So, Cambodia and Siem Reap. It’s just like Angelina Jolie in Tomb Raider, right? Well, yes, there are lots of temples in one state or another, but there’s lots more to it than that.
The good news is that Siem Reap has its own airport which is only a 15-20 minute taxi ride from the main part of town. If you live in Asia then many carriers fly direct into Siem Reap, if you’re international then you’ll likely have to switch in Bangkok or Singapore.
Where to stay?
There are lots of good quality hotels to choose from, but consider staying close to town….and a pool is a welcome relief after a day walking around temples. We stayed at the FCC, which is a small boutique hotel in a beautiful colonial building. Drinking cocktails in the bar watching the world go by and you feel as if you’re back in the hotel’s heyday. All rooms sleep 2 but we squeezed a third beds to our room, which was snug but not uncomfortable. For the extra space, go for the suite. Each looks out onto the pool, which is quiet until mid-afternoon when weary souls and tired feet make the most of the pool including the extensive drinks and food service.
Breakfast is included and is both of excellent choice and size. It definitely sets you up for the day. And if you’re leaving early for the temples, then breakfast to take away can be ordered.
Where to eat drink?
Cambodia has a range of food influences and the range of choices in Siem Reap are no exception. On Pub Street and it surrounds, you’ll find a vast array of options (and quality) from the obligatory Irish Bar, to BBQ, Italian and fusion.
My favourite was aha restaurant, an unassuming narrow looking restaurant just behind Pub Street in an alley. But enter here and you’re faced with a superb array of Cambodian cuisine with a modern European twist. Snake for starter? Yes if you’re here early enough. Amok was a favourite, but so were the fish cakes, pork and essentially everything else on the menu. You won’t be disappointed here. They also have a good wine list at reasonable prices.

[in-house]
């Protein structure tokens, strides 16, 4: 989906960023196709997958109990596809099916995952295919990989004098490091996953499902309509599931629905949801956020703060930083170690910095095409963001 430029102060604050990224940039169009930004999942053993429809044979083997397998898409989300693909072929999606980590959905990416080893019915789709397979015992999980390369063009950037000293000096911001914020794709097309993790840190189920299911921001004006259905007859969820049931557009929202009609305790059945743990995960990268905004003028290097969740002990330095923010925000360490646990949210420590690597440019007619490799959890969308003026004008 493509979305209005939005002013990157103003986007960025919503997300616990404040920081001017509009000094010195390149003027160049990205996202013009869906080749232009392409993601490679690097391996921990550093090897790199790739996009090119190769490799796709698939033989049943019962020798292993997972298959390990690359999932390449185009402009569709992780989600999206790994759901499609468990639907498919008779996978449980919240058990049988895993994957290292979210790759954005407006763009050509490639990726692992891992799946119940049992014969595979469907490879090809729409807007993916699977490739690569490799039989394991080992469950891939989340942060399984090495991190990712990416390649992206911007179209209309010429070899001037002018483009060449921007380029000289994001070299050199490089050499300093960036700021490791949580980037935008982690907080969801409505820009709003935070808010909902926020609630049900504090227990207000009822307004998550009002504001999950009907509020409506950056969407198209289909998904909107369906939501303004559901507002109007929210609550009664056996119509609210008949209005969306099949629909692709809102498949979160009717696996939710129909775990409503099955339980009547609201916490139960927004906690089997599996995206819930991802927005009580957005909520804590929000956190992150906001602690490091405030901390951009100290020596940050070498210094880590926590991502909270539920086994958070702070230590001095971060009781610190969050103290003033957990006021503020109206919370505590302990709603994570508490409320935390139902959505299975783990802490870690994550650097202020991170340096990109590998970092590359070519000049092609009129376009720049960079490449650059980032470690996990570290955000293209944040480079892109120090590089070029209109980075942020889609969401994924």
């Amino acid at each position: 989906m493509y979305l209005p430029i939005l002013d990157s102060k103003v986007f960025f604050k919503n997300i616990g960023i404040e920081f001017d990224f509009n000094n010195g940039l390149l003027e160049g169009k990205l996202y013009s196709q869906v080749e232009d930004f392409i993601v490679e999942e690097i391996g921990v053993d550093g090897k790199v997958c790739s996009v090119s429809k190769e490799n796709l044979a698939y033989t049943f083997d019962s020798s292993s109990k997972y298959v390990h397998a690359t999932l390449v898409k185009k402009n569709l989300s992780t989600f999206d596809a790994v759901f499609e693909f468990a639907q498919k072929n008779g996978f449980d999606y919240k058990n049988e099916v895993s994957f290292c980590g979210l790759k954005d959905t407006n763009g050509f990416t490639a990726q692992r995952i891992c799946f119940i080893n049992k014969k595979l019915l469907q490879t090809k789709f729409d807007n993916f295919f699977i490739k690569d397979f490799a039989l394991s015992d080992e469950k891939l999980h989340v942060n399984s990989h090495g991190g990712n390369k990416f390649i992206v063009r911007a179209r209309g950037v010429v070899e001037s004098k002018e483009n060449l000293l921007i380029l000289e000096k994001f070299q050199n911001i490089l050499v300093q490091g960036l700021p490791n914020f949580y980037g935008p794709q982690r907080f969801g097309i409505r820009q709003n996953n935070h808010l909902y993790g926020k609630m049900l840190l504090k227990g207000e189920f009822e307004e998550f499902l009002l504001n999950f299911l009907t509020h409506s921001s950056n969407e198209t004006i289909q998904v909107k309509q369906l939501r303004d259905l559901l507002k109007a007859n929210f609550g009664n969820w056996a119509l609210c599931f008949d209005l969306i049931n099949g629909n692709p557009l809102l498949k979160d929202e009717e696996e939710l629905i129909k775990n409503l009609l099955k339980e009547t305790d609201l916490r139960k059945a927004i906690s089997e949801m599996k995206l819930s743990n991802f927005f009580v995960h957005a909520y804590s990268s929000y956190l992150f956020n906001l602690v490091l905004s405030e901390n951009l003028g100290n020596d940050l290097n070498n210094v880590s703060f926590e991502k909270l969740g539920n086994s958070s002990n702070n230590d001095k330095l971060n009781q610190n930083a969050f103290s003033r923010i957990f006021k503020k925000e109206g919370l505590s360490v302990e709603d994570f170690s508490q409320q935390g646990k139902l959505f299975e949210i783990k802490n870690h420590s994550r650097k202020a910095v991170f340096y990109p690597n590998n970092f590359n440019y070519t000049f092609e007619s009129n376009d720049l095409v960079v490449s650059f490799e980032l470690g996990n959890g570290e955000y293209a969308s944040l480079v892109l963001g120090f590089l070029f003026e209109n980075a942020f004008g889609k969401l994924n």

It is also worth paying a visit to the bar where Anglian Jolie spent time when in town filming Tomb Raider: Red Piano. The bar has a ‘Tomb Raider’ cocktail – cointreau, tonic, & lime. Every tenth cocktail ordered is free….
What to see?
Probably the mail reason you’ve found yourself in Siem Reap is the UNESCO World Heritage Site of Angkor Wat. Angkor Wat was built in the first half of the 12th century (113-5BC) by King Suryavarman II, dedicated to Vishnu (Hindu). It’s construction is a symbolic representation of Hindu cosmology. Consisting of an enormous temple symbolising the mythic Mt. Meru, its five inter-nested rectangular walls and moats represent chains of mountains and the cosmic ocean. The temple is the heart and soul of Cambodia. It is the national symbol, the epicentre of Khmer civilisation and a source of fierce national pride. Soaring skyward and surrounded by a moat that would make its European castle counterparts blush, Angkor Wat is one of the most inspired and spectacular monuments ever conceived by the human mind. Unlike the other Angkor monuments, it was never abandoned to the elements and has been in virtually continuous use since it was built.
Angkor Wat is famous for its beguiling apsaras (heavenly nymphs). More than 3000 apsaras are carved into the walls of Angkor Wat, each of them unique.
Sunrise over Angkor Wat is worthwhile rising at 5am for, although it will not be the tranquil, solitary experience you might imagine – there will be hoards of other people with the same idea and numerous rickshaws will zip up the road in the dark. If you do want to experience sunrise, then it is worth buying your park ticket the previous evening. If you buy after 5pm, then you will get the remainder of that day plus the whole of the next for the same cost. It will also save you queuing in the morning.